Compare Pleiades Neo 3 with Starlink-2372 from USA.

 Compare Pleiades Neo 3 with Iridium Next 163 from USA.


ANASIS-II.

S. Korea's Anasis II satellite reaches final position in geostationary orbit

Operated by Agency for Defense Development of South Korea, ANASIS-II is a military satellite launched for the purpose of communications.

Constructed by Airbus Defense and Space (France/UK/Germany/Spain), it was launched into space using Falcon 9 as the launch vehicle from Cape Canaveral on 20 July 2020. ANASIS-II orbits around the Earth as a GEO satellite.

ANASIS-II is designed to operate in space for a lifetime of 15 years. It orbits around the Earth with the COSPAR ID 2020-048A and NORAD ID 45920.

Taking 1,436 minutes to orbit the Earth, the satellite's perigee, which is the point of the orbit closest to the Earth's center of mass, is 35,781km while its apogee, which is the point of the orbit farthest from the Earth's center of mass, is 35,792km. The eccentricity of the orbit is 1.30E-04 and it orbits along the Earth longitude of 116 degrees.

 

 Compare ANASIS-II with BSAT-4B from Japan.

 Compare ANASIS-II with Gaofen 13 from China.


Aeolus.

ESA’s Aeolus satellite explained

  Heaviest satellite launched by European Space Agency (ESA) into space at 1,367 kg

Aeolus is a government satellite operated by European Space Agency (ESA) (ESA) for the purpose of earth observation (Earth Science).

Constructed by Airbus Defense and Space (France/UK/Germany/Spain), it was launched into space using Vega as the launch vehicle from Guiana Space Center on 22 August 2018. Aeolus orbits around the Earth as a LEO satellite.

Designed with an operational lifetime of 3 years, Aeolus has a launch mass of 1,367 kg and navigates with the COSPAR ID 2018-066A and NORAD ID 43600.

Taking 92 minutes to orbit the Earth, the satellite's perigee, which is the point of the orbit closest to the Earth's center of mass, is 314km while its apogee, which is the point of the orbit farthest from the Earth's center of mass, is 317km. The eccentricity of the orbit is 2.24E-04 and it orbits at an inclination of 97 degrees to the equatorial plane of the Earth.

 

 Compare Aeolus with CHEOPS from ESA.

 Compare Aeolus with Aerocube 14A from USA.


Get more insights from these satellite datasets

  Full datasets:  All satellites by launch date   |   The Heaviest Satellites That Are Launched to Space

  By Use Type:  Civil-use satellites   |   Commercial satellites   |   Government satellites   |   Military satellites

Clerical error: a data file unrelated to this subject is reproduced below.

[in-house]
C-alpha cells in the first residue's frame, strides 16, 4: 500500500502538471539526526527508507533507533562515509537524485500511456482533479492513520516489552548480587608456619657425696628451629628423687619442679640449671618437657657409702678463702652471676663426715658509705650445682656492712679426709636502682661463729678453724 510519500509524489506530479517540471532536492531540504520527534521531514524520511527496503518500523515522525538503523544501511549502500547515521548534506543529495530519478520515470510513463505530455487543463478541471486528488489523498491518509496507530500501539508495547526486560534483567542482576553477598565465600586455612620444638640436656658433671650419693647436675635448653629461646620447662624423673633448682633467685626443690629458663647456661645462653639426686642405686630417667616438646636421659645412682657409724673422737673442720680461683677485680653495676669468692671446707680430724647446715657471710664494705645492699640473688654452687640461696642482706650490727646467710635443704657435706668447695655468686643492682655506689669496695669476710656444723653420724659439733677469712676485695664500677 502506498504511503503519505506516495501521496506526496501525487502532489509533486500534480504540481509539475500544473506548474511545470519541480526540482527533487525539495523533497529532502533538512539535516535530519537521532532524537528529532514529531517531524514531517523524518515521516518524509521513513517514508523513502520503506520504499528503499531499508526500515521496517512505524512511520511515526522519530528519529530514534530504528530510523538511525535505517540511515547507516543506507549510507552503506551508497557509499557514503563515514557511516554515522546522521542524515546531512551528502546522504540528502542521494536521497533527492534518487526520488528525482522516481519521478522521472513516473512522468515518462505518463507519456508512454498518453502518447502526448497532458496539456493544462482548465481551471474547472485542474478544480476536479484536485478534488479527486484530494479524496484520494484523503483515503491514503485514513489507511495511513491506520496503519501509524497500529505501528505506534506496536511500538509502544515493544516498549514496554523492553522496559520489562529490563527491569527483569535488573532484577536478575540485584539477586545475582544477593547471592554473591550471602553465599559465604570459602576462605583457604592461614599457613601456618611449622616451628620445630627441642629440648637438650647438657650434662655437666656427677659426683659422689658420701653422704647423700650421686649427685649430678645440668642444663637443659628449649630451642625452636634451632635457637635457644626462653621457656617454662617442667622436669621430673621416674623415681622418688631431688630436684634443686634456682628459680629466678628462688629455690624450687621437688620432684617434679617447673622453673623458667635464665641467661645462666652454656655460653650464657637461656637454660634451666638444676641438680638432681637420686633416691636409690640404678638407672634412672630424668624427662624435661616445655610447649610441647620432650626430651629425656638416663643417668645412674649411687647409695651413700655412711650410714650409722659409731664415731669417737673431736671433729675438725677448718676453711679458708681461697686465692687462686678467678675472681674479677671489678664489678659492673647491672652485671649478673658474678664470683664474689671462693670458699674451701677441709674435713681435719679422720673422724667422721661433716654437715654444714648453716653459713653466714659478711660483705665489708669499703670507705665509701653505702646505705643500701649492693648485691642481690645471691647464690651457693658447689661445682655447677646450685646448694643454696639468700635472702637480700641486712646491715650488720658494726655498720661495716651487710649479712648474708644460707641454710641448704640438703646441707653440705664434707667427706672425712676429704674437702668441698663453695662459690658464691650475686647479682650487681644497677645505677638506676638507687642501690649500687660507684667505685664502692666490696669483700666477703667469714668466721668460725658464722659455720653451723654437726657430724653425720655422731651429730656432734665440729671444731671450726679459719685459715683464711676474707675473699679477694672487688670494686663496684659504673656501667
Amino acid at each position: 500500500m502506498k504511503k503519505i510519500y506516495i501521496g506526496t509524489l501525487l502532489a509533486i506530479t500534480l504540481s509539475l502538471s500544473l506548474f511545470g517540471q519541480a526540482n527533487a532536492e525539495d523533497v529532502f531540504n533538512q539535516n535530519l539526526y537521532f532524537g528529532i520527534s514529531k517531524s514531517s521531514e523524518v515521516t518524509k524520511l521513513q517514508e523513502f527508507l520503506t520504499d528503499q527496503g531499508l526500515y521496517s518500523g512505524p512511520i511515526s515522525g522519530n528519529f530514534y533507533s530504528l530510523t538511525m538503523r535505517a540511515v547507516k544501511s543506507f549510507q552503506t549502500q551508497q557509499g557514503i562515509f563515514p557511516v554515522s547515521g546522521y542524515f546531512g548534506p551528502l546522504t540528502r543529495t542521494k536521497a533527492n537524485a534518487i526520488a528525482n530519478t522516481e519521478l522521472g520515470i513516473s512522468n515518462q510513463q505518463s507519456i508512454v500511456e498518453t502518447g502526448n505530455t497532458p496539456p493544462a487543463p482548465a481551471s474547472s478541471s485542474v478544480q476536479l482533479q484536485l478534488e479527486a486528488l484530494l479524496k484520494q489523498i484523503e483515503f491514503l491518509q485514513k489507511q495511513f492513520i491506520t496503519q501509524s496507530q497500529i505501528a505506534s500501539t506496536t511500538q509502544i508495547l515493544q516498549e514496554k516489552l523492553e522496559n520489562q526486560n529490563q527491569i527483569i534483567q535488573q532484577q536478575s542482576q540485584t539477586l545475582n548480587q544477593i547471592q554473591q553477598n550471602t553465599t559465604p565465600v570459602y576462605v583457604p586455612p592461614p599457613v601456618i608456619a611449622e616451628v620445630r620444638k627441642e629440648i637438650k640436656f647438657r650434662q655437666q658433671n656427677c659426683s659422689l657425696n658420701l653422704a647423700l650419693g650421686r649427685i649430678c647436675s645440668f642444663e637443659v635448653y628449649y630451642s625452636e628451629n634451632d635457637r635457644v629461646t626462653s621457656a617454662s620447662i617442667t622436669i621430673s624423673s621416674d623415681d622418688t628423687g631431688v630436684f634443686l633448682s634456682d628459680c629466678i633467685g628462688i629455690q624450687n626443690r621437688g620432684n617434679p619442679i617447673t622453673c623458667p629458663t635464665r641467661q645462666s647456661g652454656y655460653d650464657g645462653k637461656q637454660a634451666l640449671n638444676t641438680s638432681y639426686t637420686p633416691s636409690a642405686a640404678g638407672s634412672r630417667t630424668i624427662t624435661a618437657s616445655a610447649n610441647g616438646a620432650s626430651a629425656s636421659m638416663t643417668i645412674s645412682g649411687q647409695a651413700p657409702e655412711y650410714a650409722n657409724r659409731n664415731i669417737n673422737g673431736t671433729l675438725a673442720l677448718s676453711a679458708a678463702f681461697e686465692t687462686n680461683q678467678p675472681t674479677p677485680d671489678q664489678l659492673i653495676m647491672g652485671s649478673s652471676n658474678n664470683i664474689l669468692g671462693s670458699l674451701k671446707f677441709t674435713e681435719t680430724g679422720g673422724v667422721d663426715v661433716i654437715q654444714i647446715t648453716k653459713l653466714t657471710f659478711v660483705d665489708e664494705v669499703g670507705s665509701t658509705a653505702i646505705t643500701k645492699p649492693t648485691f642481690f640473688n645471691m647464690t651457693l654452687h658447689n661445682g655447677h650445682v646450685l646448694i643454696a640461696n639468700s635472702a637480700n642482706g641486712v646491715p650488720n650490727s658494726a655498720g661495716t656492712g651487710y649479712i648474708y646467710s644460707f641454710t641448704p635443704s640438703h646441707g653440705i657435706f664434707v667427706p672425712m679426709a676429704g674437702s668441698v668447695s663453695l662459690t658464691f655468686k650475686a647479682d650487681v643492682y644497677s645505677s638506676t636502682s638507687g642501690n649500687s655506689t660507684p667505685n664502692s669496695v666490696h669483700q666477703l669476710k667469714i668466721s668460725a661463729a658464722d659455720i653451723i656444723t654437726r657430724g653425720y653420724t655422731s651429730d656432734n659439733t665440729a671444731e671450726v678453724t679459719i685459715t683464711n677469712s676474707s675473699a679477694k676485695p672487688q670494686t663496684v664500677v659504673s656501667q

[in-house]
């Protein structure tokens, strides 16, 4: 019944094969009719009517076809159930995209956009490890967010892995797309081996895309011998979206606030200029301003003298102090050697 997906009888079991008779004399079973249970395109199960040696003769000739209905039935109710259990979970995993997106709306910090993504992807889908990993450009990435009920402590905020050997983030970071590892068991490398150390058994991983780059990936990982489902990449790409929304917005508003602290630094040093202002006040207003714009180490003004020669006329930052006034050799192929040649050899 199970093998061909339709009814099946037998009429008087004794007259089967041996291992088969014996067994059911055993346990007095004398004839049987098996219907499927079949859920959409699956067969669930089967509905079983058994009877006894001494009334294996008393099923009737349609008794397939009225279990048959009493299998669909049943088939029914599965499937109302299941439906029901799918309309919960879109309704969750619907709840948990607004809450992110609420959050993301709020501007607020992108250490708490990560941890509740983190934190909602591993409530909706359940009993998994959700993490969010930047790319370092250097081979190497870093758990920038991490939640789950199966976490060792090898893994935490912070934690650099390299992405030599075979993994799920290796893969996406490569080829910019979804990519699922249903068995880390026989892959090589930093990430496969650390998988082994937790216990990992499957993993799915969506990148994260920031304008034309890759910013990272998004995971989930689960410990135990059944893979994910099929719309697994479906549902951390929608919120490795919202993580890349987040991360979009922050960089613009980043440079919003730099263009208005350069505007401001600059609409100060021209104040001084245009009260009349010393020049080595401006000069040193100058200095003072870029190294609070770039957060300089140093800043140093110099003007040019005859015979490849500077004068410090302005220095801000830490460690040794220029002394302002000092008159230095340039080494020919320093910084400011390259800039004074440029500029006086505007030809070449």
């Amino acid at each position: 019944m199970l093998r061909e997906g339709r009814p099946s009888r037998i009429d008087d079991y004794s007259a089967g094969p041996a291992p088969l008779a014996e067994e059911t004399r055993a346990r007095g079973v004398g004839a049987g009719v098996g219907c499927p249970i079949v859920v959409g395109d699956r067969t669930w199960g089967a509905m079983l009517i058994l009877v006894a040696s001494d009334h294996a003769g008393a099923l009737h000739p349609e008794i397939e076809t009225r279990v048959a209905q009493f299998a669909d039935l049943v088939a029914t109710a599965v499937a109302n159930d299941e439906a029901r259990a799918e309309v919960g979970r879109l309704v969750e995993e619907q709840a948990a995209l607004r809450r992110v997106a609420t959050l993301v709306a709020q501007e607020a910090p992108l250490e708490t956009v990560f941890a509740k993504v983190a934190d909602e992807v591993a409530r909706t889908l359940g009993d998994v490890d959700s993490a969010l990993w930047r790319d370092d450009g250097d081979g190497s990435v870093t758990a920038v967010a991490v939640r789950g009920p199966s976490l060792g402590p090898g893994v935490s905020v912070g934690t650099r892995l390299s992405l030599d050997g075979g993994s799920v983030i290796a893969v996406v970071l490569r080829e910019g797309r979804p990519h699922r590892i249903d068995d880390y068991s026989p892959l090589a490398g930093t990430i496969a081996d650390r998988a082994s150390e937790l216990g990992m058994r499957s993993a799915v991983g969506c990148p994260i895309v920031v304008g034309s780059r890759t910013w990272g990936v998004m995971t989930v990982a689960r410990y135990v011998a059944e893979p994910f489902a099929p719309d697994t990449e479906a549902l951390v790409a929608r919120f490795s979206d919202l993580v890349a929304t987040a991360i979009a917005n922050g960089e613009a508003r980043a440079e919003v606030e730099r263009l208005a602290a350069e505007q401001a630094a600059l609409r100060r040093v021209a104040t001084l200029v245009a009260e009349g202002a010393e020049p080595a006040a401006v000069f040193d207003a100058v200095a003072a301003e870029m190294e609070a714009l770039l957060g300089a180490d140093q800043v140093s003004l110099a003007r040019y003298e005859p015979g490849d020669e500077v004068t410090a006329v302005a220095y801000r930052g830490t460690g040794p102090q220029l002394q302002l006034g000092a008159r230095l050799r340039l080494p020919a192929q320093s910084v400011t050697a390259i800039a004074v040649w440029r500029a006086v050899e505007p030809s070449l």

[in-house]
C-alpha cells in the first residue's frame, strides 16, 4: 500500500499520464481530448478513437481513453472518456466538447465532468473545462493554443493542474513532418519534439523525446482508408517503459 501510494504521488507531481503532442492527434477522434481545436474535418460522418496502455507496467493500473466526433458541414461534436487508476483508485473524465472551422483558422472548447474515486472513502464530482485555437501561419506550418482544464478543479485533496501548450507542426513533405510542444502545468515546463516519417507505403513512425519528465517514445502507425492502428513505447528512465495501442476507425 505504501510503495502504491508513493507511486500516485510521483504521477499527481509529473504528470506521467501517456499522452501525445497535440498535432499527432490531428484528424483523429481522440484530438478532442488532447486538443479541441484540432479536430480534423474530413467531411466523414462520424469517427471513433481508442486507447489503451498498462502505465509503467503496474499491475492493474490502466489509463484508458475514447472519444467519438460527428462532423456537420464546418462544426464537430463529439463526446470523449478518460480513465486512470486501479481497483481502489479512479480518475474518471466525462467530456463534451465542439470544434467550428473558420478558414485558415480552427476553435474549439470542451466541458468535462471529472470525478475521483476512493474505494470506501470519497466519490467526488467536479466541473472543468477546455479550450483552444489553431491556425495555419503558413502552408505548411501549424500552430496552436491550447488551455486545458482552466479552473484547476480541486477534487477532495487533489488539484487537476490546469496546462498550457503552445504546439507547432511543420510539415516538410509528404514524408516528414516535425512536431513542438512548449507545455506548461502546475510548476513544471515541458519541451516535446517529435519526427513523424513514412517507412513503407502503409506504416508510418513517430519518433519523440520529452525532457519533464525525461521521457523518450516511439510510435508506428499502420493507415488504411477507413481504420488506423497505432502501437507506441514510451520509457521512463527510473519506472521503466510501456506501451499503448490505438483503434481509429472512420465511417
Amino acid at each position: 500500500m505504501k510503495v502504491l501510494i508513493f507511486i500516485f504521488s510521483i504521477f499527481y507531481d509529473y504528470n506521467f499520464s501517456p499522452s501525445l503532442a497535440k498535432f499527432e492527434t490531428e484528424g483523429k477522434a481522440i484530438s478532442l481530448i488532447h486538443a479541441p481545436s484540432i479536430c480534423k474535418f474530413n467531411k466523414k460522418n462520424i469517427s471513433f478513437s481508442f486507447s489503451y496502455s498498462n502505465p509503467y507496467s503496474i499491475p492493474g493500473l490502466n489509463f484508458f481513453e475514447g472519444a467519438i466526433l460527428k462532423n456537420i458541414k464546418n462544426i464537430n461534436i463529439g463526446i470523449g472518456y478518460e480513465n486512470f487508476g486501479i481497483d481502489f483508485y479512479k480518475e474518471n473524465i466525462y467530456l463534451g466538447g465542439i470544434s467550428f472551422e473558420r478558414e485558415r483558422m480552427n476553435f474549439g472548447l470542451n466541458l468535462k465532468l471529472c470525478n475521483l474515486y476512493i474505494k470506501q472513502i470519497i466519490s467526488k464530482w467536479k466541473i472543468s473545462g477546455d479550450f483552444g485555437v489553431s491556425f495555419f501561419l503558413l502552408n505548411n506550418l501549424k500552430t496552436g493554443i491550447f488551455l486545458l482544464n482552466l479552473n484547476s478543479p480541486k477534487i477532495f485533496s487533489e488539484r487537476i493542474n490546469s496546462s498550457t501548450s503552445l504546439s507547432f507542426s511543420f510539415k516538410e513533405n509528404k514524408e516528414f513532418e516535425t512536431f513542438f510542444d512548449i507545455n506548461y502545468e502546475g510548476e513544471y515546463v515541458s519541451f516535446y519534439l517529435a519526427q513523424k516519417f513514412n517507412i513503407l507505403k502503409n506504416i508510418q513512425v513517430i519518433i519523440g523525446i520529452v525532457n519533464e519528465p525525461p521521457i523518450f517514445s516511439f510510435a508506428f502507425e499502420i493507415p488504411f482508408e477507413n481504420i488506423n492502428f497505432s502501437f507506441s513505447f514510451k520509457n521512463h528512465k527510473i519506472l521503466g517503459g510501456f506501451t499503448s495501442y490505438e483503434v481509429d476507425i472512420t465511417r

By Country:  USA   |   UK   |   France   |   Germany   |   Japan   |   China   |   Russia   |   Australia   |   Canada

  By Orbit Class/Type:  LEO satellites   |   MEO satellites   |   GEO satellites   |   Elliptical orbit   |   Polar orbit   |   Equatorial orbit   |   Non-polar inclined orbit   |   Sun-synchronous orbit   |   Molniya orbit

  By Operators:  SpaceX   |   EUTELSAT   |   SES   |   European Space Agency (ESA)   |   Planet Labs   |   Iridium   |   Spire Global   |   OneWeb   |   Swarm Technologies   |   NASA - Dataset of Satellites Launched (National Aeronautics and Space Administration)   |   Canadian Space Agency (CSA) - Dataset of Satellites Launched

  By Launch Vehicle:  Falcon 9   |   Ariane 5   |   Ariane 5 ECA   |   Delta 2   |   Dnepr   |   Electron   |   Falcon Heavy   |   Long March 2C   |   Long March 2D   |   Long March 3B   |   Pegasus   |   Proton   |   Proton M   |   PSLV   |   Rokot   |   Soyuz   |   Soyuz-2.1b   |   Vega

  By Launch Vehicle:  Cape Canaveral   |   Baikonur Cosmodrome   |   Guiana Space Center   |   International Space Station   |   Jiuquan Satellite Launch Center   |   Plesetsk Cosmodrome   |   Rocket Lab Launch Complex 1   |   Satish Dhawan Space Centre   |   Taiyuan Launch Center   |   Vandenberg AFB   |   Xichang Satellite Launch Center   |   Boeing Satellite Systems   |   Airbus Defense and Space   |   EADS Astrium   |   Lockheed Martin Commercial Space Systems   |   Space Systems/Loral   |   Surrey Satellite Technology   |   Technical University Berlin   |   Thales Alenia Space


  Interactive Chart

Chart 1: Major Operators
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Chart 2: Satellites by Purpose
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Chart 3: Satellites by Country
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  Attributions

No attribution sources specified.